Harford County emergency officials are getting a new records management system, called the RMS system, that will allow much more detailed tracking of incidents and responses, according to a presentation made to the county's Public Safety Commission Tuesday.
"This is probably the largest project as a whole that the fire service has done," Josh Schueler, technology and RMS project consultant for the county, explained during the commission's monthly meeting in Forest Hill.
"It's almost near impossible to get data quickly" under the county's current set up, he added.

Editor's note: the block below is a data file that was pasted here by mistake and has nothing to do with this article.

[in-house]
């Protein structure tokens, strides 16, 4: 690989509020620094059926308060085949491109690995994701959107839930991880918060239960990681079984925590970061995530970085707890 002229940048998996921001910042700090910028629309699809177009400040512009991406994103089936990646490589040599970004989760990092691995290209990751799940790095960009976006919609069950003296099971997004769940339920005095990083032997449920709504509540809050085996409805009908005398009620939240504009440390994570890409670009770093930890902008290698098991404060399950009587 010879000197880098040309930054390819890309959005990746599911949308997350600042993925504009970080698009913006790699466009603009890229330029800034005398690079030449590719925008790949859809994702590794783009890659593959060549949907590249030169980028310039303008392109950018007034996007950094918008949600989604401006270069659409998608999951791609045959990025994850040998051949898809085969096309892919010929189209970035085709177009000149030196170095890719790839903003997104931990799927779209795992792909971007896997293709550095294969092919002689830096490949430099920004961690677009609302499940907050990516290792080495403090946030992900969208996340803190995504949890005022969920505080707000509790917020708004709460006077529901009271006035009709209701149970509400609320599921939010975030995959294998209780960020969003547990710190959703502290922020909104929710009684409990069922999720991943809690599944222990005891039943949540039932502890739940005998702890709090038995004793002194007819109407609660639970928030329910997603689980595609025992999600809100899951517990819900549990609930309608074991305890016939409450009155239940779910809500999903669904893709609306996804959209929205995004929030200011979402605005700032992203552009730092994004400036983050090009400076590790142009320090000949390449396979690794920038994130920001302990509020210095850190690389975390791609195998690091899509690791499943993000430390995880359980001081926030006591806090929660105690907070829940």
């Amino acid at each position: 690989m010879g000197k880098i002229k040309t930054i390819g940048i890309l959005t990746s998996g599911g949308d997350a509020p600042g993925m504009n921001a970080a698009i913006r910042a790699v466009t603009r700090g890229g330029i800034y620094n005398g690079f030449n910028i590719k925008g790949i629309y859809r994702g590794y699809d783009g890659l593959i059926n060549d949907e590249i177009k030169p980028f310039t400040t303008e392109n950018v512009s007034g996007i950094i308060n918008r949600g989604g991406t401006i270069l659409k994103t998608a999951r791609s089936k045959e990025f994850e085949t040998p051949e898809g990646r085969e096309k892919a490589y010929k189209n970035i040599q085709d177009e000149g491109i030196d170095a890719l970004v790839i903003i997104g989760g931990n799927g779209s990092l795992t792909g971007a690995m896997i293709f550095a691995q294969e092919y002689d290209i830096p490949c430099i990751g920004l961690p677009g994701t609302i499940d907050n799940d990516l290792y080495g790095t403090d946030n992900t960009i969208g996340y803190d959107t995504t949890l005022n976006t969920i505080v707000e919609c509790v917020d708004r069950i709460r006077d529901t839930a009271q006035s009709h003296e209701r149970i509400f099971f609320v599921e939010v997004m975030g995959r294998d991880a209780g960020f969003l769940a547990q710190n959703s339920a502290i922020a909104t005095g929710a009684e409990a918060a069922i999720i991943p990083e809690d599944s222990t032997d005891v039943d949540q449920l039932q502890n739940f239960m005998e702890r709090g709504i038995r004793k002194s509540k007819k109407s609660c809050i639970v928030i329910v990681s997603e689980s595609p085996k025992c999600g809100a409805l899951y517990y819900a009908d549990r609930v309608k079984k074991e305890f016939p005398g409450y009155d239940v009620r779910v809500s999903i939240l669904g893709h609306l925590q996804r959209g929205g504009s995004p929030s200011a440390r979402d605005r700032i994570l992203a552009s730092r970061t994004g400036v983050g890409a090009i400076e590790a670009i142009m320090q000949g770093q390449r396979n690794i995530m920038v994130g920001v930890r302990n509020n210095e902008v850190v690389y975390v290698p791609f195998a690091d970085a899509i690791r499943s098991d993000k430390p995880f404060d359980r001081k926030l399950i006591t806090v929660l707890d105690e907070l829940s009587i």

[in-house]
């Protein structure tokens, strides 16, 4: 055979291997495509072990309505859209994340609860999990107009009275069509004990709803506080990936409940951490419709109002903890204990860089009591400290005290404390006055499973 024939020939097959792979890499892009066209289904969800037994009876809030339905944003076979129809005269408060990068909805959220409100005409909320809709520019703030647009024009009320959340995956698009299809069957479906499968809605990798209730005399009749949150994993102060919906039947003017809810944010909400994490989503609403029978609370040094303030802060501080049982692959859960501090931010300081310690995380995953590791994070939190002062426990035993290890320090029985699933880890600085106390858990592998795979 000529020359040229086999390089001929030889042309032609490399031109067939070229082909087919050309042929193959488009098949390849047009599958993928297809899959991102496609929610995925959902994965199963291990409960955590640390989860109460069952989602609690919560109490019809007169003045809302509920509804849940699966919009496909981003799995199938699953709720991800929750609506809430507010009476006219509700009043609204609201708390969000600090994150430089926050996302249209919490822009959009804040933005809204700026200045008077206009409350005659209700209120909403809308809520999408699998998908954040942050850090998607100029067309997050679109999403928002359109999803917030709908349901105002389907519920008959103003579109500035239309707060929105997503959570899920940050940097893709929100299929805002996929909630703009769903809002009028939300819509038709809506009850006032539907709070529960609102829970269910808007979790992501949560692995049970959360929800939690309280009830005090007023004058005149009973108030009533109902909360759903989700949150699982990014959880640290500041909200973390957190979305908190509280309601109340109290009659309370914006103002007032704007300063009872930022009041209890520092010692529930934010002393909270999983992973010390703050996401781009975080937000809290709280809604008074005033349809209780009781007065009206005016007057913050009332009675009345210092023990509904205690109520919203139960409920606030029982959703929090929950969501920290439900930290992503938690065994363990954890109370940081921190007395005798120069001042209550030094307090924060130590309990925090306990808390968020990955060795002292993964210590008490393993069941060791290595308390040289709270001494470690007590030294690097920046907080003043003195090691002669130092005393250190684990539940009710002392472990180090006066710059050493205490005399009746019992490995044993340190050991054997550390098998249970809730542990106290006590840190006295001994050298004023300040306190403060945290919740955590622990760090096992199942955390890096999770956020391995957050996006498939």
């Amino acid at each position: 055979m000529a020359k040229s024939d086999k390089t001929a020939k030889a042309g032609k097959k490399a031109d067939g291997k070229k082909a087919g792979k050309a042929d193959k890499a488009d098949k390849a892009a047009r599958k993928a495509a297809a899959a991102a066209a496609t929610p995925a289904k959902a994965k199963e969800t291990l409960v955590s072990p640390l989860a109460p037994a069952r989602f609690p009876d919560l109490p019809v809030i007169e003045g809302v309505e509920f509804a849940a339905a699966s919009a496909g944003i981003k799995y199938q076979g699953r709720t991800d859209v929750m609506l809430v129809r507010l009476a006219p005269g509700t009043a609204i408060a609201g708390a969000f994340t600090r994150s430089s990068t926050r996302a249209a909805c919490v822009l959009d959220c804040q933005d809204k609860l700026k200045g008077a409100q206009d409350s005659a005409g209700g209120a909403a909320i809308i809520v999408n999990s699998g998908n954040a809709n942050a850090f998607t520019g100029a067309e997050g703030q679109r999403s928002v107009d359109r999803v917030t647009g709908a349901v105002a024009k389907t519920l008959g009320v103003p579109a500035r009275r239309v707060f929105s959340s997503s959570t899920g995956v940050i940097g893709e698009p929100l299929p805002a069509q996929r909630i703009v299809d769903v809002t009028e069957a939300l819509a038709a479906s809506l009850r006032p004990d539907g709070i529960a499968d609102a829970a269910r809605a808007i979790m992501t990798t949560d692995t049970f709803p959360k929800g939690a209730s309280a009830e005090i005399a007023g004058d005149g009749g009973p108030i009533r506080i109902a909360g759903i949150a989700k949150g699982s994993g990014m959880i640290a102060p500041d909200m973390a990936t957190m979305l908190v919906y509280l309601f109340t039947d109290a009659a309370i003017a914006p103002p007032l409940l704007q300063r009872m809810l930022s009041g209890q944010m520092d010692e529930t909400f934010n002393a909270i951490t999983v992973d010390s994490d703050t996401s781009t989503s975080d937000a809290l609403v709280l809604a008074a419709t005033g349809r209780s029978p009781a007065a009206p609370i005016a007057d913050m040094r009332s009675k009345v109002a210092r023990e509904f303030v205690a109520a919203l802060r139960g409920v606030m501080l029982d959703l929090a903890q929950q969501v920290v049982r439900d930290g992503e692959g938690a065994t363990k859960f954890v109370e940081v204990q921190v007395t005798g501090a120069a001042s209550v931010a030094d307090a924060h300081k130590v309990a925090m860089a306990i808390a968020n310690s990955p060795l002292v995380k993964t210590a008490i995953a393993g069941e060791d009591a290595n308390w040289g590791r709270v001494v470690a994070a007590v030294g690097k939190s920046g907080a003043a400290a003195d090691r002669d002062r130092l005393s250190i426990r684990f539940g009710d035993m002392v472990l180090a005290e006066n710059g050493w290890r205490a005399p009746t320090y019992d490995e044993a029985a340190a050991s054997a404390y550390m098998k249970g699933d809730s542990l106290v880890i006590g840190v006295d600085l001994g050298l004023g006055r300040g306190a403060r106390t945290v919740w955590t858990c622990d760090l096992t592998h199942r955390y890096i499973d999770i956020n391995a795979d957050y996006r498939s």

The new system will allow first responders to run not just companywide but countywide data.
"It gives us one central system for everything from personnel to training," Schueler said. "We're going to be able to get a lot more data a lot more easier than we could before."
RMS replaces the existing LOSAP data tracking system, and will track all aspects of volunteer fire and EMS service, Hazmat and Emergency Operations Center dispatcher training records.
The system is expected to go live in phases, with the first deployment on Nov. 1.
Bel Air Fire Chief Eddie Hopkins asked who owns the database system and who will be responsible for maintaining it, which became a point of discussion that was never fully answered Tuesday.Copyright © 2014, The Baltimore Sun